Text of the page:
Metroid II is the only Game Boy game I've played for longer than a few minutes. One of my sister's friends had a Game Boy, and for some reason that is still opaque to this day, her mother asked me to babysit for them. That mainly consisted of the friend watching TV while I played Metroid II, confusing myself with the changes between that and Metroid. Having to hunt metroids? Jumping morph ball? Trying to play a metroid game on a 160 x 144 pixel screen? I played for about half an hour, got nowhere, and then never played it again.

When I heard about Another Metroid 2 Remake, I figured it would end up vaporware like the various 3D Link's Awakening remakes or shut down before being released like Chrono Resurrection. To my utter astonishment, however, it was finished, released, and was out for almost a month before Nintendo DMCAed it. That was more than enough time for the internet to seize hold of it, and it's easy to find if you spend any time looking.


Threat detected

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dorchadas: (Majora A Terrible Fate)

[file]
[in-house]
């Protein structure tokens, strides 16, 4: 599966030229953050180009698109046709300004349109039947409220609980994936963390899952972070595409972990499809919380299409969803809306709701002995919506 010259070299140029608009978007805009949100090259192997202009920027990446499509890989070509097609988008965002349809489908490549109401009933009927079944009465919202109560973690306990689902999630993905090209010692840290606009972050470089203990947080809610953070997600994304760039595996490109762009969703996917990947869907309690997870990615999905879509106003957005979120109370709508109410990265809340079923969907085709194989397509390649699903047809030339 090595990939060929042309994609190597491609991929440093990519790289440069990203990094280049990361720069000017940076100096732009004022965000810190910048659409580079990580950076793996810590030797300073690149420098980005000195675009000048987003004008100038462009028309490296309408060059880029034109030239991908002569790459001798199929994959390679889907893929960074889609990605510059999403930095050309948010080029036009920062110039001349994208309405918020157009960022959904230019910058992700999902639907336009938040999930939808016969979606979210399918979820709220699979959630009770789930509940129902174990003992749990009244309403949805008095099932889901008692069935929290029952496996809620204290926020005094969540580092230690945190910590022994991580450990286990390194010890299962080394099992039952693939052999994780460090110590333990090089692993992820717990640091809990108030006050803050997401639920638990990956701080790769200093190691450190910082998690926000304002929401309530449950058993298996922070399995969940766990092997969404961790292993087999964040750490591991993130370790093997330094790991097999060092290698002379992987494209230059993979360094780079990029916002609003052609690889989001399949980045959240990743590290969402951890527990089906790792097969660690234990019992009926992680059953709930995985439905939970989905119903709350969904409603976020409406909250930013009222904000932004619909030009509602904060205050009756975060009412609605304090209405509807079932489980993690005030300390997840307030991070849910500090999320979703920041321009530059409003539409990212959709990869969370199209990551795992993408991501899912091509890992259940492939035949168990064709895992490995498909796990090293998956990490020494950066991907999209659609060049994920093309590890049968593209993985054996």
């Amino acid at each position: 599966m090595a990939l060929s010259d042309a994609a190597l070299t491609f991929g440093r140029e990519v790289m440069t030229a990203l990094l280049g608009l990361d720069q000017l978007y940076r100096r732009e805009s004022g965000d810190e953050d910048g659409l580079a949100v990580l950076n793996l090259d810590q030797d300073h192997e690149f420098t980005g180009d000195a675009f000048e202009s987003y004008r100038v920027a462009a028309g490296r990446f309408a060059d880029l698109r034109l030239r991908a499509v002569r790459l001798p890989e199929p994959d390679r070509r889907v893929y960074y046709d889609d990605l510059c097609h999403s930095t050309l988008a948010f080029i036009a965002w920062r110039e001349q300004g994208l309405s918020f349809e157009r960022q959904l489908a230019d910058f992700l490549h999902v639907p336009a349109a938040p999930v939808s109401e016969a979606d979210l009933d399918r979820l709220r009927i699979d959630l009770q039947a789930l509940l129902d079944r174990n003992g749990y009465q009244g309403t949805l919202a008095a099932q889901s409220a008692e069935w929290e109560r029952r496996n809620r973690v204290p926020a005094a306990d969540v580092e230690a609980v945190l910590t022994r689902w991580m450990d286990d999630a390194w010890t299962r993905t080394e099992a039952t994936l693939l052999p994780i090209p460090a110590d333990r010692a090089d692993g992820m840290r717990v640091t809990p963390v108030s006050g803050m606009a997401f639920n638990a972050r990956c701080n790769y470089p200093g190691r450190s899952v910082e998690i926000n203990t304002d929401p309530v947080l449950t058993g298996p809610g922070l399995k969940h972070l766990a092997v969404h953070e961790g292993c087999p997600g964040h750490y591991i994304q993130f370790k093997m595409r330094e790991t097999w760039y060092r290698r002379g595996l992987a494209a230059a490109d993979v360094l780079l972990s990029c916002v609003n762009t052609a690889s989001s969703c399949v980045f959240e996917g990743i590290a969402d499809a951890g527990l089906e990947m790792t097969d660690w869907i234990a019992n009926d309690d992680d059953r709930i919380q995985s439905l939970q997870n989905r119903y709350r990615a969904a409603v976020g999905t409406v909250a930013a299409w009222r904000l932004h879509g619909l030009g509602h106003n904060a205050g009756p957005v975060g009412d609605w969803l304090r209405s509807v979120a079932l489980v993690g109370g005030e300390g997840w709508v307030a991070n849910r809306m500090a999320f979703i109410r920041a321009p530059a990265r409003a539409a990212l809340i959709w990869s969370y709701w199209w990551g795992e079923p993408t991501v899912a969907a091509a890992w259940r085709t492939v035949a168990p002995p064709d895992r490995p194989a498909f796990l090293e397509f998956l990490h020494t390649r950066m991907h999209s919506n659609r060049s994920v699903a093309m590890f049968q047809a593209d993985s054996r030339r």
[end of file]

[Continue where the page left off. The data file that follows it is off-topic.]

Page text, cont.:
Majora's Mask almost completely passed me by. I think the first time I even saw any of it was at the first Symphony of the Goddesses concert I went to, where the gameplay footage of a moon with an evil face, Link turning into some kind of plant monster and flying around using flower umbrellas, and mysterious giants assembling to defend the city completely confused me. What was this? What was even happening here? And what is it about Majora's Mask that leads Zelda Dungeon to have a huge philosophical exegesis on the game?

(The answer to that is "When there's only one Zelda game every 3-5 years, they've got to publish something")

When my sister bought a Nintendo 64, I played Super Mario 64 and I played Ocarina of Time, and sometimes I played Blast Corps, and then I played Quest 64 and that was basically it for me. The N64 was not the system for an RPG-lover like myself, so I went back to my PC games and that's why I didn't know anything about this game until I played it.